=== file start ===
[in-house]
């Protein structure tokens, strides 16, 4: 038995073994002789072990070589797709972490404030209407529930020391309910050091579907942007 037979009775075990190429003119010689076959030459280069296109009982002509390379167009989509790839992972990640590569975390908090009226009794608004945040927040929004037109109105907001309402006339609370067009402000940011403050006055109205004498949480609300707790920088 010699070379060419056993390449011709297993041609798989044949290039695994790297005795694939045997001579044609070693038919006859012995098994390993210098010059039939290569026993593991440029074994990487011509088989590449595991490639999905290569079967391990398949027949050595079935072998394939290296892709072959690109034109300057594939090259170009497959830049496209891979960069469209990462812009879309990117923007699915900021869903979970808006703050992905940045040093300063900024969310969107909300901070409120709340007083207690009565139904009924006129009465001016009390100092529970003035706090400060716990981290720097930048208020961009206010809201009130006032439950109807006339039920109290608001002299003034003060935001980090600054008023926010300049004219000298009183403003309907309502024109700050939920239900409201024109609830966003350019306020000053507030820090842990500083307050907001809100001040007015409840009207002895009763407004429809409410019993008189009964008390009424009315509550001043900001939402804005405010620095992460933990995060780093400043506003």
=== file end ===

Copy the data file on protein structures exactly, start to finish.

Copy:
[in-house]
């Protein structure tokens, strides 16, 4: 038995073994002789072990070589797709972490404030209407529930020391309910050091579907942007 037979009775075990190429003119010689076959030459280069296109009982002509390379167009989509790839992972990640590569975390908090009226009794608004945040927040929004037109109105907001309402006339609370067009402000940011403050006055109205004498949480609300707790920088 010699070379060419056993390449011709297993041609798989044949290039695994790297005795694939045997001579044609070693038919006859012995098994390993210098010059039939290569026993593991440029074994990487011509088989590449595991490639999905290569079967391990398949027949050595079935072998394939290296892709072959690109034109300057594939090259170009497959830049496209891979960069469209990462812009879309990117923007699915900021869903979970808006703050992905940045040093300063900024969310969107909300901070409120709340007083207690009565139904009924006129009465001016009390100092529970003035706090400060716990981290720097930048208020961009206010809201009130006032439950109807006339039920109290608001002299003034003060935001980090600054008023926010300049004219000298009183403003309907309502024109700050939920239900409201024109609830966003350019306020000053507030820090842990500083307050907001809100001040007015409840009207002895009763407004429809409410019993008189009964008390009424009315509550001043900001939402804005405010620095992460933990995060780093400043506003």